“Clearly, for most arts organizations, that’s a very difficult amount to be able to pay, and for small ones and small Downtown Eastside organizations, it becomes prohibitive, and it was identified as a concern right when we were discussing it at council,” Woodsworth said. “Why should the City of Vancouver be subsidizing the large artistic productions and not some of these smaller, local groups?”

      Vancouver’s general manager of community services, Brenda Prosken, was not available for an interview with the Straight. In a December 9 statement, Mayor Gregor Robertson indicated that senior city staff have met regularly with W2’s board and executive director during the past year to “convey concerns about financial management of the organization”.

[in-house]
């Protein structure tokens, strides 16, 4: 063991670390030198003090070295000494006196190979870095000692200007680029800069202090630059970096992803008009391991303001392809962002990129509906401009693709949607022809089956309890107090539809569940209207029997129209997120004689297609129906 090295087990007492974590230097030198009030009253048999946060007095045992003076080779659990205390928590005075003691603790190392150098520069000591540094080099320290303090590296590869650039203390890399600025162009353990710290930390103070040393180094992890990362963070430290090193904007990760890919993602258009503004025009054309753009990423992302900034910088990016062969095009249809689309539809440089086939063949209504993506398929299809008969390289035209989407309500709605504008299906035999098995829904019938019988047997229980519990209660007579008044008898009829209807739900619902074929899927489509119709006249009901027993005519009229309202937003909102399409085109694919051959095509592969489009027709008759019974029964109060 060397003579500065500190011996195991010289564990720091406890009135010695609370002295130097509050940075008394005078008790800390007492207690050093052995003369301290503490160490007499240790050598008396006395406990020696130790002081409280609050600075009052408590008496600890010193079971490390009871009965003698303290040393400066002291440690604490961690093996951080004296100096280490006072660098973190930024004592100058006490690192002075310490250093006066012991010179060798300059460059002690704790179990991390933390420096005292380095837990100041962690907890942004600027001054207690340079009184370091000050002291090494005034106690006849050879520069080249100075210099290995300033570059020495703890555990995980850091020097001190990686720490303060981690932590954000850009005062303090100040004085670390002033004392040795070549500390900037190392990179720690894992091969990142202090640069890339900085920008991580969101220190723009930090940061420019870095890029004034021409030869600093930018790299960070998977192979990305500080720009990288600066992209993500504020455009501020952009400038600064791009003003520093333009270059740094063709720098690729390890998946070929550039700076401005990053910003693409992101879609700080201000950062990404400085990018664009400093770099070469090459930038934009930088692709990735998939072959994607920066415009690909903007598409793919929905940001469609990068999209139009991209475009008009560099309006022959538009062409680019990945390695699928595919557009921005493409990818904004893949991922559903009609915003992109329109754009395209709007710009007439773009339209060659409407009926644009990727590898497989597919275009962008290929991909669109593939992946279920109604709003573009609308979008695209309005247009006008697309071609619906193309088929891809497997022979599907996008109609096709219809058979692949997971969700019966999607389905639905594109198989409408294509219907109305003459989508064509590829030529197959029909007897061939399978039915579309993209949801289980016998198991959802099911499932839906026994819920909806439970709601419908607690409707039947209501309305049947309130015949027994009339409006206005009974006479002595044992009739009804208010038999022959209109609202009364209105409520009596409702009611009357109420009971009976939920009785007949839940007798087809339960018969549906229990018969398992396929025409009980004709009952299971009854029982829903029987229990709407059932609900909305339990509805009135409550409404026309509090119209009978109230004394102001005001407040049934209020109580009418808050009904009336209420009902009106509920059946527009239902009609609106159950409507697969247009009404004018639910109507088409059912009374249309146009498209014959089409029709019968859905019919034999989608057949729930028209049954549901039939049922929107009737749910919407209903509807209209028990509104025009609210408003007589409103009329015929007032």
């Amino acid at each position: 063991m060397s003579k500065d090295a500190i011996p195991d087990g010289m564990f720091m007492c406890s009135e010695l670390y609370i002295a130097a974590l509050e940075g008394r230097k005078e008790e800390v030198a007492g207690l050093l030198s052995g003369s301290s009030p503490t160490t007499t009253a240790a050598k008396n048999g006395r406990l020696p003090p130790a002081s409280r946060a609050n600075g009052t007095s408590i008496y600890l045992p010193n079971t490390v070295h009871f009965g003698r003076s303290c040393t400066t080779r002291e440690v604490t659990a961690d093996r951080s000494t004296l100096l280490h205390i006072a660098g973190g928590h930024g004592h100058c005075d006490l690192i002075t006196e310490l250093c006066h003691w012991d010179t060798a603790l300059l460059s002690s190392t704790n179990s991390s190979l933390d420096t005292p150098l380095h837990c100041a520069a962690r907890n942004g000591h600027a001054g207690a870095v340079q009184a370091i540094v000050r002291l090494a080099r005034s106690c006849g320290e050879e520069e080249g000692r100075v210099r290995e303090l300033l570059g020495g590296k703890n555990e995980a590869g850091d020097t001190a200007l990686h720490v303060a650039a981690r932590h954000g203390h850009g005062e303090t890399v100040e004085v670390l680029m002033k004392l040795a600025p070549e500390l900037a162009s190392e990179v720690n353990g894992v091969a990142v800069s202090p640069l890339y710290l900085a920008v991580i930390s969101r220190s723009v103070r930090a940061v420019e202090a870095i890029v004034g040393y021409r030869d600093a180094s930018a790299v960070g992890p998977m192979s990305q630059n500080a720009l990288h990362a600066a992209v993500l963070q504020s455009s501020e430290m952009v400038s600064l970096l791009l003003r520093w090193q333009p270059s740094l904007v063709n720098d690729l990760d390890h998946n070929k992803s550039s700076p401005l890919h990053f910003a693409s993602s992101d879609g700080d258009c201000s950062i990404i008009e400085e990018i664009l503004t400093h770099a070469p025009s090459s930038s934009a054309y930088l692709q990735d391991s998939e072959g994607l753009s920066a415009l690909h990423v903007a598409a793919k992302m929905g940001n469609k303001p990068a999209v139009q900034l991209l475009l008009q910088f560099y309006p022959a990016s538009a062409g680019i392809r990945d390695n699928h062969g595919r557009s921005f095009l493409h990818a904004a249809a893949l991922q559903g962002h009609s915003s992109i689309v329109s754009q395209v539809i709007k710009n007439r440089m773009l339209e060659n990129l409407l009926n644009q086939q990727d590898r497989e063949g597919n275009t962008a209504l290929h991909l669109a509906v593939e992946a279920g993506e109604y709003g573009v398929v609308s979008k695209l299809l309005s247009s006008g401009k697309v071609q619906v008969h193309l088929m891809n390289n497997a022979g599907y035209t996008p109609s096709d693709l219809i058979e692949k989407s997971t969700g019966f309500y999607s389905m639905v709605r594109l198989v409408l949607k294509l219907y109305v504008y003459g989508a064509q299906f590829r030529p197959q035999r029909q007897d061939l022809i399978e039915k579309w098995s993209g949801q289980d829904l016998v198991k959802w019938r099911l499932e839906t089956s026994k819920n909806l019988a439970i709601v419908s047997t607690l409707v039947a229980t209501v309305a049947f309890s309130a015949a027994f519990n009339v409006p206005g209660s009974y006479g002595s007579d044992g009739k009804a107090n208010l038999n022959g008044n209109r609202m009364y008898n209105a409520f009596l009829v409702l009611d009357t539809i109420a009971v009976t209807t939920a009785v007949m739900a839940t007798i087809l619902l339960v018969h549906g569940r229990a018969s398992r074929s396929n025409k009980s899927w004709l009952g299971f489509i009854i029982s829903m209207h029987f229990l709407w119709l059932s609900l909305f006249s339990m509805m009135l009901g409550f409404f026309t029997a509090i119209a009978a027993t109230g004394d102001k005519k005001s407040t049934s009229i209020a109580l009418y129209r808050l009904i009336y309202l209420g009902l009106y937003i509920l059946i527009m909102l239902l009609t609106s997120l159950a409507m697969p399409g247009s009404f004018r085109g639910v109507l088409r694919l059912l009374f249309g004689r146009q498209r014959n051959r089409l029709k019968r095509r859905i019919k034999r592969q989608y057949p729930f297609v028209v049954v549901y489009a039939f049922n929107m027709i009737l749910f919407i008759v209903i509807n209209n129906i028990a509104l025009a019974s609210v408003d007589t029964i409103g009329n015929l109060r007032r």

“W2 has not been able to meet its obligations under its agreement with the City and the targets it set for itself in its original business plan,” the statement reads. “City staff continue to work with the W2 board so that a renewed and more sustainable operating model can be put in place.”

      Both the W2 Media Arts board and the W2 Café board are scheduled to have meetings next week.



      Sid Tan

      Dec 13, 2012 at 7:57am

      W2 has in fact refused to pay the $85K/year and informed the City of this fact. Council suggesting it can wash its hands of W2's structural problems with Woodward's because of a legal RFP process is a red herring.

      The property management has been hostile to W2 and does not even maintain 2 of 3 of our levels. This City-owned building does not even meets the City's own accessibility policy (despite W2 making repeated requests for 14 months).

      W2 is the ONLY community-access Woodward's amenity. Why does a $400 million development force the amenity to pay the landlord for what should have been obviously covered in the much-lauded inclusive Woodward's model.